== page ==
Great Ponton

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Great Ponton
Holy Cross church, Great Ponton, Lincs. - geograph.org.uk - 164591.jpg
Church of The Holy Cross, Great Ponton
Great Ponton is located in Lincolnshire
Great Ponton
Great Ponton
 Great Ponton shown within Lincolnshire
Population 333 2001 Census[1]
OS grid reference SK924302
   – London 95 mi (153 km)  S
Civil parish Great Ponton
District South Kesteven
Shire county Lincolnshire
Region East Midlands
Country England
Sovereign state United Kingdom
Post town GRANTHAM
Postcode district NG33 5xx
Dialling code 01476 53xxxx
Police Lincolnshire
Fire Lincolnshire
Ambulance East Midlands
EU Parliament East Midlands
UK Parliament Grantham and Stamford
List of places
UK
England
Lincolnshire

Coordinates: 52°51′42″N 0°37′44″W / 52.8616°N 0.62885°W / 52.8616; -0.62885

Great Ponton is a village and civil parish in the South Kesteven district of Lincolnshire, England. It is situated 3 miles (4.8 km) south from Grantham, and on the A1 trunk road, which bisects the village. The tower of the parish church is a landmark beside the road.

In the 2001 Census, the population of the village was recorded as 100% white ethnic origin, and 87% Christian, with an average age of 40.[1]

History[edit]

Ellys Manor House, the former rectory from 1921-84

The village belonged to the historical wapentake of Winnibriggs and Threo.[2]

In the early 1930s Lt-Col Edgar Herapath DSO lived at Great Ponton House. His sister married the cartoonist Edward Linley Sambourne.[citation needed]

On 12 October 1932 Flt Lt Harold Marett and Acting Pilot Officer Adrian White, from No 3 Flying Training School, crashed their RAF aeroplane in a field. The passenger in the plane had attempted to parachute.[3]

The Great Ponton railway station is now closed. In the 1930s it employed Baron Greenhill of Harrow.[citation needed]

On 4 March 2000 a train broke down nearby after a fire broke out in one of its air-conditioning units, and about one hundred passengers were evacuated.[citation needed]

Geography[edit]

Great Ponton is situated on the A1 approximately 3 miles (5 km) south from Grantham. A footbridge provides pedestrian access from the west of the village to the east over the A1. To the east is the River Witham[1] and the East Coast Main Line.

Looking east along Ponton Road near Boothby Pagnell, with Bassingthorpe New Plantation to the right

Nearby villages include Stoke Rochford, Stroxton and Little Ponton. To the north is the parish of Little Ponton and Stroxton, and the parish boundary crosses the A1 at 200 metres south of the electricity pylons, opposite Gibbet Hill, to the west. Due east, it crosses Ermine Street (B6403) south of Ponton Park Wood. It meets Boothby Pagnell west of Boothby Great Wood, and the boundary skirts the wood's western edge. East of Ponton Great Wood, on the road to Boothby Pagnell, it meets Bitchfield and Bassingthorpe, with the boundary following the road westwards, to the north of Bassingthorpe New Plantation.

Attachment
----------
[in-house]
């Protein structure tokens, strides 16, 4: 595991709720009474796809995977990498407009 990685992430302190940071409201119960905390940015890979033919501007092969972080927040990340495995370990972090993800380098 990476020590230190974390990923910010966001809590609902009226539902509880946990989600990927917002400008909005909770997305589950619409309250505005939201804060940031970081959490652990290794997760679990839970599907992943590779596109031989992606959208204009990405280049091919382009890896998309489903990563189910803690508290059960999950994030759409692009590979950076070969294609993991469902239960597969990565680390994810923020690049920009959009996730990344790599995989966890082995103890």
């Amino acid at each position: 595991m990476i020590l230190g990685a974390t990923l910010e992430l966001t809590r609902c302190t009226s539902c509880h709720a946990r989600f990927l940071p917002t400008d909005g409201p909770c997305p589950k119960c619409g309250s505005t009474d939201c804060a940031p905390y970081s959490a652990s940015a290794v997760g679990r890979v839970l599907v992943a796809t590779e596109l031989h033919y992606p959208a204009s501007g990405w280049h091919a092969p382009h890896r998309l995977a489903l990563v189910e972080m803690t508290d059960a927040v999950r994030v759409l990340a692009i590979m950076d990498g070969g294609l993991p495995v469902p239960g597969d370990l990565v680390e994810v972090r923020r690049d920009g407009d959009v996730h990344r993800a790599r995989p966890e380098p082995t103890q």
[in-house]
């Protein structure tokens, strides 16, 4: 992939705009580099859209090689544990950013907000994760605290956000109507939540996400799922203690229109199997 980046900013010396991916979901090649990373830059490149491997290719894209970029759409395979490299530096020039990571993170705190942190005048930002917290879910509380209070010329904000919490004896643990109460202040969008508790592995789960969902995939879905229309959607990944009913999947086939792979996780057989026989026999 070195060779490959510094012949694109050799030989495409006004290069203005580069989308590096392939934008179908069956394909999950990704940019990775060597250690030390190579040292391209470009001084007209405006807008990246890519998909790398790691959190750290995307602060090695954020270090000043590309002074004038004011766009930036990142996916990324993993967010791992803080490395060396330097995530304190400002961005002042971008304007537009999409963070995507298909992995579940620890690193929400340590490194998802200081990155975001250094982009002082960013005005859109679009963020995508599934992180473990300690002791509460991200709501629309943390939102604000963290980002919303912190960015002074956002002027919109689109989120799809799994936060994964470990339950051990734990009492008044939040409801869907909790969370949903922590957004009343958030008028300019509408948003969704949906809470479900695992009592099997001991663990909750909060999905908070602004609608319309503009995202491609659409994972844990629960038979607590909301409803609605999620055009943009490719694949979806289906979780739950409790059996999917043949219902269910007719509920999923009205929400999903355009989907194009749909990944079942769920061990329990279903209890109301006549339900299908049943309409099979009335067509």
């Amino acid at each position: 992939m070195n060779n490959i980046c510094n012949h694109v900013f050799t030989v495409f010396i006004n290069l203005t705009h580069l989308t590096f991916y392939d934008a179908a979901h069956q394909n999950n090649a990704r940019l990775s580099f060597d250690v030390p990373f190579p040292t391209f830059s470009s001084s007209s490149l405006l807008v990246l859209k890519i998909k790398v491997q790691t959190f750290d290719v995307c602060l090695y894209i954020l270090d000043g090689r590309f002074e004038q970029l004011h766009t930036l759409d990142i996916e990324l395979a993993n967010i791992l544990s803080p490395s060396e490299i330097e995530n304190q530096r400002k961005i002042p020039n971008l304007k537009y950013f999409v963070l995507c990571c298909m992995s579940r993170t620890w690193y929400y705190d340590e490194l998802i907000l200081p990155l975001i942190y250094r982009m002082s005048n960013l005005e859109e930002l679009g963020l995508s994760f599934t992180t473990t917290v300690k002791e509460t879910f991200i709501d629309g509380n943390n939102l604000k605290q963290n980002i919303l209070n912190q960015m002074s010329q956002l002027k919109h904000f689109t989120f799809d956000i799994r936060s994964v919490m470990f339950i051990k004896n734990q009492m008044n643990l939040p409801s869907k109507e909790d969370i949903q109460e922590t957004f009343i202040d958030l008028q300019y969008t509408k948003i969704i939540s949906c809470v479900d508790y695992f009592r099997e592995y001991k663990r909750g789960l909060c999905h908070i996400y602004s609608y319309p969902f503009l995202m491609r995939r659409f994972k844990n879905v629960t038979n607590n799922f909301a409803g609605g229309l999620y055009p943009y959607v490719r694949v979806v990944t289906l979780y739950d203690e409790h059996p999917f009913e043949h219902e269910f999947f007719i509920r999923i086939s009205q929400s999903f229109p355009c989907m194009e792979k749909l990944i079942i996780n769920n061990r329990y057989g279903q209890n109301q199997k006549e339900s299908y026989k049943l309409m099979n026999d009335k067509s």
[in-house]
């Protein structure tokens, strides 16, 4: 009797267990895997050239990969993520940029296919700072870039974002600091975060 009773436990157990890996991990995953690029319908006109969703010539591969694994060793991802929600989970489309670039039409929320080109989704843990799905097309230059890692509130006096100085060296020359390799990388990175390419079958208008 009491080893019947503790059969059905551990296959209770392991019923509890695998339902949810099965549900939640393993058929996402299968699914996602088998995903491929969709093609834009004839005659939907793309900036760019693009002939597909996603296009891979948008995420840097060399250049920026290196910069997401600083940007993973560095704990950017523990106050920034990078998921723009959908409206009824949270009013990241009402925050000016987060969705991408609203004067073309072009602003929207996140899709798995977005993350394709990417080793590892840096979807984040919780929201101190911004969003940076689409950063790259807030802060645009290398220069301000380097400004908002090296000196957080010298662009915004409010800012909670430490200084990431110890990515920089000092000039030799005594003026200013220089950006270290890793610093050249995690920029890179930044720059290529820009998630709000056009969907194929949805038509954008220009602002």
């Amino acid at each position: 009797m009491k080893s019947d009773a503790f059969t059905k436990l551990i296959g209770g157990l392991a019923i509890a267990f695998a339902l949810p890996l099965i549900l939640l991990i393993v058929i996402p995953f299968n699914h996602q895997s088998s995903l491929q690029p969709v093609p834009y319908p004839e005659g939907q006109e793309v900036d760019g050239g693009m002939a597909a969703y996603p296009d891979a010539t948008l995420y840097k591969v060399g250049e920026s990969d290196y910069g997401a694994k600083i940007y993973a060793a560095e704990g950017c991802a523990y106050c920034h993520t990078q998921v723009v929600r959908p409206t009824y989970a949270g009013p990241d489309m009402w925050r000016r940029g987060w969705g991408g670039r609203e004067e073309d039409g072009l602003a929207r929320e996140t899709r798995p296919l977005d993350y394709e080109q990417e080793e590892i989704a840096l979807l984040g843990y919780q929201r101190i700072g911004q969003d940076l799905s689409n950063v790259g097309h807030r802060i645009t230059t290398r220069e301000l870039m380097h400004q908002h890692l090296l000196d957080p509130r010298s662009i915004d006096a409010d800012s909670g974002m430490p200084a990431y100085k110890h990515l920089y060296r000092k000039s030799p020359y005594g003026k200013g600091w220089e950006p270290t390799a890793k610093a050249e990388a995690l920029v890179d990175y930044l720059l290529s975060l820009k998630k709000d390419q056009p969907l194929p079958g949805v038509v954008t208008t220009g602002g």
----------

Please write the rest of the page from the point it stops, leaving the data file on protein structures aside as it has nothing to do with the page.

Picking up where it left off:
It follows the western side of the plantation southwards to the Bassingthorpe road, west of Stoke Tunnel Farm, where it meets Stoke Rochford. It follows the road, south of Pasture Farm, to the west of the East Coast Main Line road bridge, and from the bridge follows due west to the A1 at North Lodge Plantation, and meets Cringle Brook, which meanders alongside the A1 northwards to the village. The boundary passes to the south of Cindertrack Plantation, and to the north of Halfmoon Plantation, where it meets Wyville cum Hungerton. A half mile north it meets Little Ponton and Stroxton.

High Dyke, a small hamlet, is situated 1 mile (1.6 km) south-east from Great Ponton, where the East Coast Main Line bridges across the High Dyke road.

Community[edit]

Grotesque with spectacles, Holy Cross church tower

The stretch of the A1 at Great Ponton is an accident blackspot.[citation needed] There is a garage-cum-shop at the Ponton Main Service Station on the north-bound carriageway of the A1; The Blue Horse village public house is on the south-bound carriageway.

The village church is dedicated to the Holy Cross and is in the Colsterworth Group of churches, which includes Little Ponton. Its tall pinnacled tower was built in 1519 by Anthony Ellys, a wool merchant who lived in the Manor House. Ellys Manor House is open to the public. The church weather vane is a gilded fiddle. Educationalist Charles Hoole was the vicar from 1642-46[citation needed] and Joshua William Brooks was rector, 1864 - 1882.

Great Ponton primary school is on Mill Lane.

References[edit]

  1. ^ a b "Resident Population and Age", Lincolnshire Research Observatory
  2. ^ "Winnibriggs and Threo Wap", Visionofbritain.org.uk. Retrieved 16 March 2012
  3. ^ 1932 aeroplane crash

External links[edit]

News items[edit]